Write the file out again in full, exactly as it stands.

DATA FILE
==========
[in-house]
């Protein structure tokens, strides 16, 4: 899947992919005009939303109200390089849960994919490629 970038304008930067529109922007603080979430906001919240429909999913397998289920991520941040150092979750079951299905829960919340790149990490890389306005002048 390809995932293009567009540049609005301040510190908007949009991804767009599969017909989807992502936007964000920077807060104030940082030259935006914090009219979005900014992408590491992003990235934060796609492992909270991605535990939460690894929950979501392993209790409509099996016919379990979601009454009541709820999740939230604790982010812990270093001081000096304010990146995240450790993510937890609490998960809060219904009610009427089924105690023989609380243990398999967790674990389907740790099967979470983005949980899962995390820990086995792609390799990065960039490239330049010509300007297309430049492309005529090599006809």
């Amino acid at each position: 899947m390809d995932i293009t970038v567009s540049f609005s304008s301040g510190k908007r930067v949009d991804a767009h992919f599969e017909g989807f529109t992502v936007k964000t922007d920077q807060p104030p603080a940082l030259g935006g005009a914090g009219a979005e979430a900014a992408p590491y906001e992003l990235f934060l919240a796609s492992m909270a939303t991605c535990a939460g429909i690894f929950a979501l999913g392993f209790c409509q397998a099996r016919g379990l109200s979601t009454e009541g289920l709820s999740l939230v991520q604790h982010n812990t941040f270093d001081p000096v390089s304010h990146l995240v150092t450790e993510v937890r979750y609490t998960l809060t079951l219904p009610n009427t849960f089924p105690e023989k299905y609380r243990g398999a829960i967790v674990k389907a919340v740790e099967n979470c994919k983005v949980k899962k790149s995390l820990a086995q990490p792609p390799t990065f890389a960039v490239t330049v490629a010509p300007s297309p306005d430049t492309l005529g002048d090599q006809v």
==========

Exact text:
[in-house]
């Protein structure tokens, strides 16, 4: 899947992919005009939303109200390089849960994919490629 970038304008930067529109922007603080979430906001919240429909999913397998289920991520941040150092979750079951299905829960919340790149990490890389306005002048 390809995932293009567009540049609005301040510190908007949009991804767009599969017909989807992502936007964000920077807060104030940082030259935006914090009219979005900014992408590491992003990235934060796609492992909270991605535990939460690894929950979501392993209790409509099996016919379990979601009454009541709820999740939230604790982010812990270093001081000096304010990146995240450790993510937890609490998960809060219904009610009427089924105690023989609380243990398999967790674990389907740790099967979470983005949980899962995390820990086995792609390799990065960039490239330049010509300007297309430049492309005529090599006809």
């Amino acid at each position: 899947m390809d995932i293009t970038v567009s540049f609005s304008s301040g510190k908007r930067v949009d991804a767009h992919f599969e017909g989807f529109t992502v936007k964000t922007d920077q807060p104030p603080a940082l030259g935006g005009a914090g009219a979005e979430a900014a992408p590491y906001e992003l990235f934060l919240a796609s492992m909270a939303t991605c535990a939460g429909i690894f929950a979501l999913g392993f209790c409509q397998a099996r016919g379990l109200s979601t009454e009541g289920l709820s999740l939230v991520q604790h982010n812990t941040f270093d001081p000096v390089s304010h990146l995240v150092t450790e993510v937890r979750y609490t998960l809060t079951l219904p009610n009427t849960f089924p105690e023989k299905y609380r243990g398999a829960i967790v674990k389907a919340v740790e099967n979470c994919k983005v949980k899962k790149s995390l820990a086995q990490p792609p390799t990065f890389a960039v490239t330049v490629a010509p300007s297309p306005d430049t492309l005529g002048d090599q006809v």